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6 cases
  • State v. Biggs
    • United States
    • Idaho Court of Appeals
    • 4 Diciembre 1987
  • Schultz v. Schultz
    • United States
    • Iowa Supreme Court
    • 24 Marzo 1999
    ...payment of life insurance proceeds or the payment of a retirement account to a decedent's former spouse. See Johnson v. Johnson, 113 Idaho 602, 746 P.2d 1061, 1062 (Ct.App.1987) (holding characterization of IRA is not important; issue is whether ex-spouse "waived any rights as a beneficiary......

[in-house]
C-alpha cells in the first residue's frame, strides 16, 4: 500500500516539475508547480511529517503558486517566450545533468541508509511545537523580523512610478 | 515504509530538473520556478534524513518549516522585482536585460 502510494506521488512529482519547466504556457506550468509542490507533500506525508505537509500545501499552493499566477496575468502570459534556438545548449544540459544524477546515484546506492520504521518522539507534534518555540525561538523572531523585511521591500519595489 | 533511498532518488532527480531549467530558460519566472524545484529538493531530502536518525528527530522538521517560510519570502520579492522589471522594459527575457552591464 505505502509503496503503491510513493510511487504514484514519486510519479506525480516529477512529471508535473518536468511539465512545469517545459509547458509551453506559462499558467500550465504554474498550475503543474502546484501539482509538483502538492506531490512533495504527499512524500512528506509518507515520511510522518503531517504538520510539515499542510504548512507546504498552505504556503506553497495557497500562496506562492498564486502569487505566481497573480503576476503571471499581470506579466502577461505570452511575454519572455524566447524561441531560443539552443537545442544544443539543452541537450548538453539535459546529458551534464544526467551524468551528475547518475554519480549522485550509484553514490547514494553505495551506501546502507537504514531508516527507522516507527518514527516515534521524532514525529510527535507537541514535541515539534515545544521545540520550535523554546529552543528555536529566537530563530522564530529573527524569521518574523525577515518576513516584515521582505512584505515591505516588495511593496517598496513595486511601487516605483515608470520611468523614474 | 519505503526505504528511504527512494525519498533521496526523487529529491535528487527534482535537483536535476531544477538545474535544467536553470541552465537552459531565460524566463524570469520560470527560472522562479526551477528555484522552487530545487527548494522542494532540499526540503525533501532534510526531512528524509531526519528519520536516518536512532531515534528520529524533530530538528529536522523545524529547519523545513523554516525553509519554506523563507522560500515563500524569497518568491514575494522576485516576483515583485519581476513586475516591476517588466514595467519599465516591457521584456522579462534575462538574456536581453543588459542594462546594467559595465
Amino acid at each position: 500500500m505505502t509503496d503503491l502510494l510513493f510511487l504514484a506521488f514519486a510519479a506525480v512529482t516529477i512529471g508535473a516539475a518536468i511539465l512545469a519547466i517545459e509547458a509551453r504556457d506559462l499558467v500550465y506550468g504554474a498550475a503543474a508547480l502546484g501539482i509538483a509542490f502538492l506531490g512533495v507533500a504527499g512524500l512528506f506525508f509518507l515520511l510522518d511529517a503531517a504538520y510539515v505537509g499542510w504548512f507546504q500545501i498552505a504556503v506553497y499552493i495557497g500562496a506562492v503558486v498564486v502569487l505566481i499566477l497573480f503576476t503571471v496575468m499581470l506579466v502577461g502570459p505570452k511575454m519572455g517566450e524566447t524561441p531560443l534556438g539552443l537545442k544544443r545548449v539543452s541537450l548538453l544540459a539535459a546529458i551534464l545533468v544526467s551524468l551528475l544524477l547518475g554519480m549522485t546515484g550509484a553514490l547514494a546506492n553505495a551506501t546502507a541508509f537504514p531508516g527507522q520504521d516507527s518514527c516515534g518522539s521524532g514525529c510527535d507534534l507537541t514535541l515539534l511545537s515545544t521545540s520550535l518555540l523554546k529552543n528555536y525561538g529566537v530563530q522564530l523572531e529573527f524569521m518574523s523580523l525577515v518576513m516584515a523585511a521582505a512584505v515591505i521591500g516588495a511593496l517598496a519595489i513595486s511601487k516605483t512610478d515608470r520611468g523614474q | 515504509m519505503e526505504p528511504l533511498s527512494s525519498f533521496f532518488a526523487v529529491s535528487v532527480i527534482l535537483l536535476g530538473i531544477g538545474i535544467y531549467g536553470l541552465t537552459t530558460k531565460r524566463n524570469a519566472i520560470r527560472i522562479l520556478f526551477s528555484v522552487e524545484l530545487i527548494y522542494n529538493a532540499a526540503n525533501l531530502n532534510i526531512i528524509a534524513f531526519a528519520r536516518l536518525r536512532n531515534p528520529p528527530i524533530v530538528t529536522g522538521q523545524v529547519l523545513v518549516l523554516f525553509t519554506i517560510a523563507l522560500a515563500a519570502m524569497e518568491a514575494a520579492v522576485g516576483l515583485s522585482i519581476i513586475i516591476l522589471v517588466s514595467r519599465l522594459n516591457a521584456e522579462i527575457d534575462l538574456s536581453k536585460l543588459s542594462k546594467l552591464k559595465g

• Broom v. Broom, 1551-90-4
    • United States
    • Virginia Court of Appeals
    • 22 Diciembre 1992
    ...that Code section was enacted or subsequently amended. "[T]he IRA does not lend itself to facile labeling." Johnson v. Johnson, 113 Idaho 602, 603, 746 P.2d 1061, 1062 (1987). It is a device by which a present tax advantage is given by the government as an inducement to save. No employment ......
  • Estate of Leier, Matter of
    • United States
    • North Dakota Supreme Court
    • 16 Noviembre 1994
    ...not lend itself to easy labeling and arguably contains elements of an "account" with a "P.O.D. designation." See Johnson v. Johnson, 113 Idaho 602, 746 P.2d 1061 (Ct.App.1987); Graves v. Summit Bank, 541 N.E.2d 974 (Ind.Ct.App.1989); Broom v. Broom, 15 Va.App. 497, 425 S.E.2d 90 (1992). Nev......
  • Request a trial to view additional results